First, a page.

Your were asking: Impulse starters


Your queries resolved with Richard Rosenthal

Do you or any of your readers know of any motorcycles fitted with impulse starters?

In the 1920s, many engines were fitted with impulse starters including cars, tractors, motorboats and aircraft.

The impulse starter works by driving the magneto through a strong clock-like spring. To start, the magneto is held from turning as the engine turns (is turned) until just after TDC when it’s released. A counter balance sprag that catches the magneto when stopped is disengaged when the engine runs. The slower an engine turns on starting, the easier it will be to start.

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Riders run to their waiting machines, at the 1960 Thruxton 500 Mile race. A good starter was of real benefit.

Andrew Duncan, NSW, Australia.

Impulse starting is an unknown quantity to me and if any readers can enlighten further, or know of any motorcycles so fitted, we’d all like to learn.

To my understanding, the magneto is coupled to the engine by a spring and sprag ‘impulse coupling.’ As the engine is turned for starting the coupling stops the rotating part of the magneto (armature or magnet) while winding a spring. At the appropriate point, the coupling releases the magneto’s rotating part, which is spun by spring force at much higher speed than generated by turning the engine to start and a better spark is produced than expected at such low speeds. Once the engine runs, the impulse coupling is out of action and normal magneto timing resumes.

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The logic here is that at slow speeds the magneto produces low voltage, and the slower it’s turned, the lower the voltage. The impulse coupling rectifies this to an extent by briefly stopping the magneto’s rotating part from turning, then releasing it to spin much faster to the point of flux to give a better spark at the plug.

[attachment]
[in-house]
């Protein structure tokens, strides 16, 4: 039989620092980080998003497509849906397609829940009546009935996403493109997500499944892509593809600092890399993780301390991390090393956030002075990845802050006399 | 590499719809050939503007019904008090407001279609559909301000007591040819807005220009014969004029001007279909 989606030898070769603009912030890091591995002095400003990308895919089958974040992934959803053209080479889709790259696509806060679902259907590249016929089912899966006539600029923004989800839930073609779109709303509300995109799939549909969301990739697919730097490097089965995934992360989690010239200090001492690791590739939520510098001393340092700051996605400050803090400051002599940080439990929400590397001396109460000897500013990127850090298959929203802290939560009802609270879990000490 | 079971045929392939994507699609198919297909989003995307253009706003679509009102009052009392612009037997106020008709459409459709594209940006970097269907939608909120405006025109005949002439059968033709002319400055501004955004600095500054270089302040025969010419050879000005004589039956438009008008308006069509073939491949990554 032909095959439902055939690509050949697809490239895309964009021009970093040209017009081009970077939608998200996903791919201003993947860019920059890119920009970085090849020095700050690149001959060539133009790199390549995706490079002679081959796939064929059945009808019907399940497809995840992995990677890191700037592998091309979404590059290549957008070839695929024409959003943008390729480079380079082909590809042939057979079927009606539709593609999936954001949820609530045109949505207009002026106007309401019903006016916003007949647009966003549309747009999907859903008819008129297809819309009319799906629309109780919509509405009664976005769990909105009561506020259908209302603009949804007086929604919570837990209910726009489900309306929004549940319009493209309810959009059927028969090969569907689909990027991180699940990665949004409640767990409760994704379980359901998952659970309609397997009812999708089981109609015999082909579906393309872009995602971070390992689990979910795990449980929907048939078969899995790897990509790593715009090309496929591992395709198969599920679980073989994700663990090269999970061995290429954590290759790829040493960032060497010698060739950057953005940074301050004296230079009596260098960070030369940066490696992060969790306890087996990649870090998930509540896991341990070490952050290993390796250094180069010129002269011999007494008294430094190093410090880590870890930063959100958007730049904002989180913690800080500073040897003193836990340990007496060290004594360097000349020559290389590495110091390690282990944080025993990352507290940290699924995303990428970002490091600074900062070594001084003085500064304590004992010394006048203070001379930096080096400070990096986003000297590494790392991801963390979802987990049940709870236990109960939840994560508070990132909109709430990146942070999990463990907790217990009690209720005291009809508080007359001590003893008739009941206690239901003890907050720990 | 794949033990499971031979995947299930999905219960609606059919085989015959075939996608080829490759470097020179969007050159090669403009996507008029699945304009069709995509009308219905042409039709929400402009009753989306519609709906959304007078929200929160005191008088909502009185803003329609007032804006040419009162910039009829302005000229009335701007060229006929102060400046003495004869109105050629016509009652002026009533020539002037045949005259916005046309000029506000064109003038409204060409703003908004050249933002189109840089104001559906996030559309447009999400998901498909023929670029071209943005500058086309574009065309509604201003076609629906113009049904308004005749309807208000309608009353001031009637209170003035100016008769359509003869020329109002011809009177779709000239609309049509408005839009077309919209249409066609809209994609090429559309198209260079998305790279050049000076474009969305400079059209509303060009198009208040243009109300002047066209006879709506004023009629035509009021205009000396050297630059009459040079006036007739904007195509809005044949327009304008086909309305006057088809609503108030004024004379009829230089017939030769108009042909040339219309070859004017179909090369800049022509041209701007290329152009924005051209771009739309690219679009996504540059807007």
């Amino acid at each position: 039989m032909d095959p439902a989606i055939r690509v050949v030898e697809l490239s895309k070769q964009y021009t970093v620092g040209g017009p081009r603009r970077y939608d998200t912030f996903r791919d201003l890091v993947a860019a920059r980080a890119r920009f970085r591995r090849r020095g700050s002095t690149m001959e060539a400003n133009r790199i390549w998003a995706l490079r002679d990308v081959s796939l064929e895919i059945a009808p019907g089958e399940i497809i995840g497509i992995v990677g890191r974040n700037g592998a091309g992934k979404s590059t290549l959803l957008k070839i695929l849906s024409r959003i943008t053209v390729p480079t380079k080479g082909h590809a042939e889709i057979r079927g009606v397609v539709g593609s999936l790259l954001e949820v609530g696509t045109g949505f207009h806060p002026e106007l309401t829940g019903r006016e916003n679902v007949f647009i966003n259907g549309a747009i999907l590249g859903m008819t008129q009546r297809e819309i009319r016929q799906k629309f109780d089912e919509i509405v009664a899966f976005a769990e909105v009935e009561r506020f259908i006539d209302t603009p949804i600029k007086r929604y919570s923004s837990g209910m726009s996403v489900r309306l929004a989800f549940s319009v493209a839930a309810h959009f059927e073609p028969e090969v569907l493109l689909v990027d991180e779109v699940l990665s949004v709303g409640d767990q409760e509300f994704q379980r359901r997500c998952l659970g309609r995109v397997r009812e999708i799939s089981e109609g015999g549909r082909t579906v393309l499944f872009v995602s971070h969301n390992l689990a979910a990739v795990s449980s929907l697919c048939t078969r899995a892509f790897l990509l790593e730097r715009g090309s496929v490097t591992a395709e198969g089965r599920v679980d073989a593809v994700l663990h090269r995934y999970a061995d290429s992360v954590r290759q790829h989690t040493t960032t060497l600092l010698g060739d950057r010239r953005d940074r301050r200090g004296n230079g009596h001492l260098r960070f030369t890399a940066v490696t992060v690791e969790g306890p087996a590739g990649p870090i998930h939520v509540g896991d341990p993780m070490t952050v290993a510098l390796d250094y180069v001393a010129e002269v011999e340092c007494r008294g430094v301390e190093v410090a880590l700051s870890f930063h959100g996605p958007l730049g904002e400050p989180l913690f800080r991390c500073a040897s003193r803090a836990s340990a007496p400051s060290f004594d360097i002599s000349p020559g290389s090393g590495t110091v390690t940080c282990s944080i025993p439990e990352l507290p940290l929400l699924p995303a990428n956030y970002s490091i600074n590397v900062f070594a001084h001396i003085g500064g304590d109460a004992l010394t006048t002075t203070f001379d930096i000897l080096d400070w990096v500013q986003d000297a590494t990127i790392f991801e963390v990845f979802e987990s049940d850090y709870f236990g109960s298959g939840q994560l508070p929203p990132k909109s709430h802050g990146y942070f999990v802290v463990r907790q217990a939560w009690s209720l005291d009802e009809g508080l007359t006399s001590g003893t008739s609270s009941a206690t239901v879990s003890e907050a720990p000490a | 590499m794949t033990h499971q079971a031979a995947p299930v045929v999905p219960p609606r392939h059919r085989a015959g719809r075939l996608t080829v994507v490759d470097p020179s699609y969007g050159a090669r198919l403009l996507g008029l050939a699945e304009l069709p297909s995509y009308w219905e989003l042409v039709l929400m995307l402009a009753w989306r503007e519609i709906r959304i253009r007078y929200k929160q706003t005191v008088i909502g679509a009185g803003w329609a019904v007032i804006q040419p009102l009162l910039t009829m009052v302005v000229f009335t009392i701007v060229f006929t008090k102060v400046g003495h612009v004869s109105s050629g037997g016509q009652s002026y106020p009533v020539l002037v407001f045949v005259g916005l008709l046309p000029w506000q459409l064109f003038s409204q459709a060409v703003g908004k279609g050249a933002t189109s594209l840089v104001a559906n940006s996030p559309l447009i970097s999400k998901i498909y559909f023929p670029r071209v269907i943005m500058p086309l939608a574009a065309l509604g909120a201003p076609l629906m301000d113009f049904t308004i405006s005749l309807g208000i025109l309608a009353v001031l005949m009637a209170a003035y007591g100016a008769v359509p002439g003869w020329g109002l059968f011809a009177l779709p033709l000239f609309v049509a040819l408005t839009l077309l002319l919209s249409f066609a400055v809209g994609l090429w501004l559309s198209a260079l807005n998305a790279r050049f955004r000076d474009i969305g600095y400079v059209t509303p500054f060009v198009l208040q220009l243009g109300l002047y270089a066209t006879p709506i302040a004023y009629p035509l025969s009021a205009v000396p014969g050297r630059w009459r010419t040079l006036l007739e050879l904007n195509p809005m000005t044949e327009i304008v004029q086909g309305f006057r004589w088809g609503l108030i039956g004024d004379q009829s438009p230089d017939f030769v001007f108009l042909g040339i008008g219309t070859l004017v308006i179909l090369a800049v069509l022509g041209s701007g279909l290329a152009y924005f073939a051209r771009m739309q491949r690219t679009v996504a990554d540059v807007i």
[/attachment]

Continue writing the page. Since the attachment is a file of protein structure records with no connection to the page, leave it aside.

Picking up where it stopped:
Although I’ve no direct experience of impulse starters, I do remember a friend of my dad starting a tractor with an impulse starter. He primed the engine (how or which cylinder/cylinders I can’t remember) then turned the engine slowly with the starter handle, until the impulse coupling clicked to release the magneto armature, and the engine duly (usually) started.

Added magnets

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Ease of starting, especially with highly-tuned motorcycles, has long been the quest of sporting motorcyclists using magneto ignition.

We encountered another approach, which until recently we had no idea of its worth. The Lucas magdyno of a recently acquired 500cc BSA production racer has the aluminium magneto casing machined back to the magnet and two powerful horseshoe magnets secured at point of flux. Although tatty, the big single was tidied and returned to running order following a 35-year sleep. After a couple of seasons, the machine began to miss at speed, with the magneto the culprit.

It was overhauled by a respected specialist who agreed to return the extra magnets after rebuild, as I requested. On testing, they discovered that the extra magnets offered no spark improvement at over 2500rpm, engine speed. But below 1500rpm the spark progressively improved in comparison to what was usual. At kick-start/bump-start engine speeds, the spark was 20% better than expected. It made perfect sense for use with a big single which was bump-started off the line or Le Mans-type start as the starter’s flag dropped.

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All interesting stuff which some will undoubtedly question. However, it is also interesting to know that the machine was built into full production racing trim by its then owner, a qualified aircraft engineer.

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